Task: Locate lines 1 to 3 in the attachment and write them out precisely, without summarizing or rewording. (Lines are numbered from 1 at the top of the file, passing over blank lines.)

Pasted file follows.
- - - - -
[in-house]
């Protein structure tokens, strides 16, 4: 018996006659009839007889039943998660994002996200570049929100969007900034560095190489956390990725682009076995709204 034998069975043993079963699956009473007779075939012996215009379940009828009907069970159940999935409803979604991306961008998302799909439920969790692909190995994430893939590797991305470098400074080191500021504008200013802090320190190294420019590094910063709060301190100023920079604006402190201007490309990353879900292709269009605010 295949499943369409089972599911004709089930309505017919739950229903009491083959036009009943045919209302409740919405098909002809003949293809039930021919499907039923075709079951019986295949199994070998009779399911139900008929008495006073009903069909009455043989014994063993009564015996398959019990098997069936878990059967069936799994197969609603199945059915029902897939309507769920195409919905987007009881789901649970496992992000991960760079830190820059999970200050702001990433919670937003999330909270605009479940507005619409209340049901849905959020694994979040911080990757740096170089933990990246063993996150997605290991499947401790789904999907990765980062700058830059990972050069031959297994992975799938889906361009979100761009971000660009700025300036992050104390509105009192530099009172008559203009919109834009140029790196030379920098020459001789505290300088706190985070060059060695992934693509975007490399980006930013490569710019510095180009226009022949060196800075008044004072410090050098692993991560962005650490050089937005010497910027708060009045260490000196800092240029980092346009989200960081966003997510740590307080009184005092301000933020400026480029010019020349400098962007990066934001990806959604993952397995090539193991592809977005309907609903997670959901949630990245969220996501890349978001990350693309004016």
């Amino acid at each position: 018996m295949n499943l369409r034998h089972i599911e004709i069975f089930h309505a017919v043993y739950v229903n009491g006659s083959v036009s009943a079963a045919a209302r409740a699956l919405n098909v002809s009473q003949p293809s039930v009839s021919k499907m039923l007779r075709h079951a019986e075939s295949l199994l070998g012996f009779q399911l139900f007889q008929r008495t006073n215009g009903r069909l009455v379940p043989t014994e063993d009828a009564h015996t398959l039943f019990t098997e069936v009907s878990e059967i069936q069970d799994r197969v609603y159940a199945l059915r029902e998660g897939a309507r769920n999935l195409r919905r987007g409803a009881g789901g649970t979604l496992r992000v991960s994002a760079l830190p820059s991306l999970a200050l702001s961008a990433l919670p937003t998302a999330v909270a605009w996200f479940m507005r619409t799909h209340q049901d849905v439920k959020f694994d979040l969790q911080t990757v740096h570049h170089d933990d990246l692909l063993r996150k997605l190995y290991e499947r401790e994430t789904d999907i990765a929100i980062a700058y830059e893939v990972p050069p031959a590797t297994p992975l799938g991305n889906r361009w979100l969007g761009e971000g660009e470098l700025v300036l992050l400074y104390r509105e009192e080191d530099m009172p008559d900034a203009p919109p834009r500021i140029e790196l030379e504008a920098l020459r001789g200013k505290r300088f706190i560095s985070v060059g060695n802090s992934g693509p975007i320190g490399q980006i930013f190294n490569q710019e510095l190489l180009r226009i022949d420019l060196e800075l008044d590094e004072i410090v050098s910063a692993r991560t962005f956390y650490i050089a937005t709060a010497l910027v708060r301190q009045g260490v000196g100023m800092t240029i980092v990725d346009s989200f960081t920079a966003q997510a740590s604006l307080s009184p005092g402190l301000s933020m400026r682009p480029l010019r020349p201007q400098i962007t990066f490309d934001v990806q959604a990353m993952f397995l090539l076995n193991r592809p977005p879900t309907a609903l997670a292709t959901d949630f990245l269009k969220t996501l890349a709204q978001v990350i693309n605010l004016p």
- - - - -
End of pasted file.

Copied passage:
[in-house]
């Protein structure tokens, strides 16, 4: 018996006659009839007889039943998660994002996200570049929100969007900034560095190489956390990725682009076995709204 034998069975043993079963699956009473007779075939012996215009379940009828009907069970159940999935409803979604991306961008998302799909439920969790692909190995994430893939590797991305470098400074080191500021504008200013802090320190190294420019590094910063709060301190100023920079604006402190201007490309990353879900292709269009605010 295949499943369409089972599911004709089930309505017919739950229903009491083959036009009943045919209302409740919405098909002809003949293809039930021919499907039923075709079951019986295949199994070998009779399911139900008929008495006073009903069909009455043989014994063993009564015996398959019990098997069936878990059967069936799994197969609603199945059915029902897939309507769920195409919905987007009881789901649970496992992000991960760079830190820059999970200050702001990433919670937003999330909270605009479940507005619409209340049901849905959020694994979040911080990757740096170089933990990246063993996150997605290991499947401790789904999907990765980062700058830059990972050069031959297994992975799938889906361009979100761009971000660009700025300036992050104390509105009192530099009172008559203009919109834009140029790196030379920098020459001789505290300088706190985070060059060695992934693509975007490399980006930013490569710019510095180009226009022949060196800075008044004072410090050098692993991560962005650490050089937005010497910027708060009045260490000196800092240029980092346009989200960081966003997510740590307080009184005092301000933020400026480029010019020349400098962007990066934001990806959604993952397995090539193991592809977005309907609903997670959901949630990245969220996501890349978001990350693309004016």
């Amino acid at each position: 018996m295949n499943l369409r034998h089972i599911e004709i069975f089930h309505a017919v043993y739950v229903n009491g006659s083959v036009s009943a079963a045919a209302r409740a699956l919405n098909v002809s009473q003949p293809s039930v009839s021919k499907m039923l007779r075709h079951a019986e075939s295949l199994l070998g012996f009779q399911l139900f007889q008929r008495t006073n215009g009903r069909l009455v379940p043989t014994e063993d009828a009564h015996t398959l039943f019990t098997e069936v009907s878990e059967i069936q069970d799994r197969v609603y159940a199945l059915r029902e998660g897939a309507r769920n999935l195409r919905r987007g409803a009881g789901g649970t979604l496992r992000v991960s994002a760079l830190p820059s991306l999970a200050l702001s961008a990433l919670p937003t998302a999330v909270a605009w996200f479940m507005r619409t799909h209340q049901d849905v439920k959020f694994d979040l969790q911080t990757v740096h570049h170089d933990d990246l692909l063993r996150k997605l190995y290991e499947r401790e994430t789904d999907i990765a929100i980062a700058y830059e893939v990972p050069p031959a590797t297994p992975l799938g991305n889906r361009w979100l969007g761009e971000g660009e470098l700025v300036l992050l400074y104390r509105e009192e080191d530099m009172p008559d900034a203009p919109p834009r500021i140029e790196l030379e504008a920098l020459r001789g200013k505290r300088f706190i560095s985070v060059g060695n802090s992934g693509p975007i320190g490399q980006i930013f190294n490569q710019e510095l190489l180009r226009i022949d420019l060196e800075l008044d590094e004072i410090v050098s910063a692993r991560t962005f956390y650490i050089a937005t709060a010497l910027v708060r301190q009045g260490v000196g100023m800092t240029i980092v990725d346009s989200f960081t920079a966003q997510a740590s604006l307080s009184p005092g402190l301000s933020m400026r682009p480029l010019r020349p201007q400098i962007t990066f490309d934001v990806q959604a990353m993952f397995l090539l076995n193991r592809p977005p879900t309907a609903l997670a292709t959901d949630f990245l269009k969220t996501l890349a709204q978001v990350i693309n605010l004016p």